Miscellaneous Files of Interest
James Bacque Answers a Critic (August 20, 1993)
This is a letter by James Bacque, author of Other Losses. It appeared in The Times Literary Supplement of August 20, 1993.
It is every writer’s delight to be attacked in a famous journal by a confused critic, so my thanks go to John Keegan for airing his views on my work in the TLS on July 23.
Mr Keegan has been misled by the editors of the book, “Eisenhower and the German POWs: Facts against falsehood,” which he cites to refute me. The principal editor, Stephen E. Ambrose, clearly does not know what he thinks from day to day, because he has varied wildly from strong approval of my book, “Other Losses,” to snarling slanders of me personally, together with buffoonish misrepresentations of American army policies. Having kindly read my manuscript, he wrote to me as follows: “I am not arguing with the basic truth of your discovery…you have the goods on these guys, you have the quotes from those who were present and saw with their own eyes, you have the broad outline of a truth so terrible I really can’t bear it … you really have made a major historical discovery …” It appears from the latest Ambrose writings that, indeed, the truth was something he could not bear.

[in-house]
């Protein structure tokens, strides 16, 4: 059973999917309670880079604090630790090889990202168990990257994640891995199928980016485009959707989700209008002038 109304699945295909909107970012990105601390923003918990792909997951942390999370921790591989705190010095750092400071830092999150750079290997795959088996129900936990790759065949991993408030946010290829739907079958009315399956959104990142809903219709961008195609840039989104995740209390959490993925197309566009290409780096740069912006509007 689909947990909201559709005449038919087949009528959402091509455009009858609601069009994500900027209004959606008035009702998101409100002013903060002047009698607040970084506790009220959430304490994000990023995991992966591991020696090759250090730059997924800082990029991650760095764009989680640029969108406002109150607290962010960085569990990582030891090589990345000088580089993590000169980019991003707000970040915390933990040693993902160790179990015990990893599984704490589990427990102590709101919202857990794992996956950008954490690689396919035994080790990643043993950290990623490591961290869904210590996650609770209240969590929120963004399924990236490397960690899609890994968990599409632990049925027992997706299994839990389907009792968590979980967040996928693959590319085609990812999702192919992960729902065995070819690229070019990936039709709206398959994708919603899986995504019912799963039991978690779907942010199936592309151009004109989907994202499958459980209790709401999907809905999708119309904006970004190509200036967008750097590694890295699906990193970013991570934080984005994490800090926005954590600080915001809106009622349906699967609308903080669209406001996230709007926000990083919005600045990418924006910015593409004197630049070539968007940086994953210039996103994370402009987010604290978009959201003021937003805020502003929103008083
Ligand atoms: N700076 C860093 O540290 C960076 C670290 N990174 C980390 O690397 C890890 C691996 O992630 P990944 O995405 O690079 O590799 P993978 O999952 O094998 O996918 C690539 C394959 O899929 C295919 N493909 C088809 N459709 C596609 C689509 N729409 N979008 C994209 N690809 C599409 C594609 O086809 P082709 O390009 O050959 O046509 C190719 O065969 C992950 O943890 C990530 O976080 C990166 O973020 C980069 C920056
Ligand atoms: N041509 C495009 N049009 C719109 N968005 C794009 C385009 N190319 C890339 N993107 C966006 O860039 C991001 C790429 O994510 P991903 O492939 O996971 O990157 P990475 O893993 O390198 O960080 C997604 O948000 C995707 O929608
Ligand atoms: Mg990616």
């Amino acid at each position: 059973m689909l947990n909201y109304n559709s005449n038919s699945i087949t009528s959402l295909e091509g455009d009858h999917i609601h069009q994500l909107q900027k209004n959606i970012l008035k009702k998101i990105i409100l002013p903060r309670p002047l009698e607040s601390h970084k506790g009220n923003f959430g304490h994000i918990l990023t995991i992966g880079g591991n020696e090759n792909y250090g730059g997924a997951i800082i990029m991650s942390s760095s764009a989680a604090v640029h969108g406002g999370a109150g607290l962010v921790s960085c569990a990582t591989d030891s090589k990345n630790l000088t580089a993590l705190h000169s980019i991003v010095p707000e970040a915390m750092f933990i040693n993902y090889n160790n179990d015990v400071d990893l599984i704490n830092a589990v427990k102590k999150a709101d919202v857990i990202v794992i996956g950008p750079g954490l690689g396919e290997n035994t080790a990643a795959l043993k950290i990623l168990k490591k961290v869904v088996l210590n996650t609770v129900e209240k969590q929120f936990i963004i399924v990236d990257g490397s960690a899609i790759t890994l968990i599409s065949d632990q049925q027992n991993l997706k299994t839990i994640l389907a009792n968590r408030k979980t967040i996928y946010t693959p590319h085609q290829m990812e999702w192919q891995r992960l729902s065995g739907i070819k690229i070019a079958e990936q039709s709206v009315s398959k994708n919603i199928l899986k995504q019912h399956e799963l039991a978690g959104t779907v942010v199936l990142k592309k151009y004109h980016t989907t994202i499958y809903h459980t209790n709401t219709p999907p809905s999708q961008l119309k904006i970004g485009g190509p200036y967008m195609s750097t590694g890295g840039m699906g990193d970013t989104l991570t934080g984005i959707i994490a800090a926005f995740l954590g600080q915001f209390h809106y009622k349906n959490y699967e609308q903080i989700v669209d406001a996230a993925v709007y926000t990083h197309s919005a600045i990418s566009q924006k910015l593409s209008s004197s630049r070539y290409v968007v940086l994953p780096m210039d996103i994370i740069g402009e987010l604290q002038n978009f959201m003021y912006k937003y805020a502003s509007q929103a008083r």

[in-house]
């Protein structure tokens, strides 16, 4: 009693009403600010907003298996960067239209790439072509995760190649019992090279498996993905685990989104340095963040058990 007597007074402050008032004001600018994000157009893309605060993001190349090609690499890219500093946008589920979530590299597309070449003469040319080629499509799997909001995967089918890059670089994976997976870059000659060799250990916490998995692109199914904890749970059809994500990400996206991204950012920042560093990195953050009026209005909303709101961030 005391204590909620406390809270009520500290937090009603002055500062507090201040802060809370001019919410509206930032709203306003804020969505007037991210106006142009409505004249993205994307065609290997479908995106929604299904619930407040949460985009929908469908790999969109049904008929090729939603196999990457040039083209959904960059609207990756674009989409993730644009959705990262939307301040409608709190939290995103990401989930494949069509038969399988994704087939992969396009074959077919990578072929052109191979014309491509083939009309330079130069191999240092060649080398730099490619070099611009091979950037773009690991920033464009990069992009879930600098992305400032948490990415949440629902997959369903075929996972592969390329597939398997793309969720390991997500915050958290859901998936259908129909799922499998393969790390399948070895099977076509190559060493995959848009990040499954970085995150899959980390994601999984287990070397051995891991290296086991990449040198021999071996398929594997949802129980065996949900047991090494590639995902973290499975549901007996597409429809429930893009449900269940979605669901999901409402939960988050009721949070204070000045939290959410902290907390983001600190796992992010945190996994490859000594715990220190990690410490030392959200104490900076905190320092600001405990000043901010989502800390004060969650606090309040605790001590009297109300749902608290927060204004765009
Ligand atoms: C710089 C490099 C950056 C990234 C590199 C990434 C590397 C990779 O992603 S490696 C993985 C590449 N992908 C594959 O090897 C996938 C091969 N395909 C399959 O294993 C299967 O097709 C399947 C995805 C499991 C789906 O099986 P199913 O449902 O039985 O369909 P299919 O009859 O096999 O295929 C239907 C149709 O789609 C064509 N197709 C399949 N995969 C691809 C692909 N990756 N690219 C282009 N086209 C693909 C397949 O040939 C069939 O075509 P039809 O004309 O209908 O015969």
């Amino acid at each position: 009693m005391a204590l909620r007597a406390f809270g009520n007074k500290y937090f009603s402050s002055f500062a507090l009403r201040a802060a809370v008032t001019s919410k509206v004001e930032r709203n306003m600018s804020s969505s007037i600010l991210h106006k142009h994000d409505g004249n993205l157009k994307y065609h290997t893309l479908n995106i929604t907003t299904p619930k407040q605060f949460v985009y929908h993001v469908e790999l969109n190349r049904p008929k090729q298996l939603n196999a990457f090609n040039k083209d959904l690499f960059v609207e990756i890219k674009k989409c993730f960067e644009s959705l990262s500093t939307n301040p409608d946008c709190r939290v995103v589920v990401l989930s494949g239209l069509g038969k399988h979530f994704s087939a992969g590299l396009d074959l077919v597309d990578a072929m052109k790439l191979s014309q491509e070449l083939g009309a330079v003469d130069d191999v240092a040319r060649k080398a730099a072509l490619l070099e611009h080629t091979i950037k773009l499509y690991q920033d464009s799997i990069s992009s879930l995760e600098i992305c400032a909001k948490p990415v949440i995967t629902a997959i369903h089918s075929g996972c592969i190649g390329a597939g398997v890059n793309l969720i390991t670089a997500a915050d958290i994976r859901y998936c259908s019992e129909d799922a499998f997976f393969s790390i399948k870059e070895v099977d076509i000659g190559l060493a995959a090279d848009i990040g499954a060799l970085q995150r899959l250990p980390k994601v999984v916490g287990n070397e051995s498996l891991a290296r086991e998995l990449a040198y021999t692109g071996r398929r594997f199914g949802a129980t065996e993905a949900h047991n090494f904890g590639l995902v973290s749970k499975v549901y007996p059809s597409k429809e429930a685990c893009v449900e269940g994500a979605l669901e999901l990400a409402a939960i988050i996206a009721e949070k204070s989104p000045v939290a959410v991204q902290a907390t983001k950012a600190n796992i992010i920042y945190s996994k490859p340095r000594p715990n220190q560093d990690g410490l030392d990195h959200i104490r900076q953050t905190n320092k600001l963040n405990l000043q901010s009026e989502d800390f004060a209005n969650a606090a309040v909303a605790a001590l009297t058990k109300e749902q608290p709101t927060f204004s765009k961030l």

The same might be said for his co-editor, Gunter Bischof, an Austrian. Keegan admires the “scholarship” of Bischof, but Bischof does not know a displaced persons camp from a prison camp. He chastises me for stating that there was a U.S. Army prison camp at Ebensee in Austria: he says that the camp was for DPs. In fact, I have photocopies of General Mark Clark’s secret report about the condition of prisoners of war in the camp, plus U.S. Army medical reports of prisoners in the camp, plus eyewitness accounts of the catastrophe among dozens of thousands of prisoners, including the manuscript of a diary kept by the priest Franz Loidl who ministered to the dying. This manuscript is on deposit in the Church History Institute of the Catholic Theological Faculty, University of Vienna.
In the same book so admired by Keegan is a gross error made by Rudiger Overmanns, who does not even know the number of prisoners taken by the Americans. This was not 3.8 million as he says, but over 6 million, according to U.S. Army records in Suitland, Maryland. Of course, this error, conveniently for Ambrose and Keegan, apparently diminishes the number of lives for which the Americans were responsible.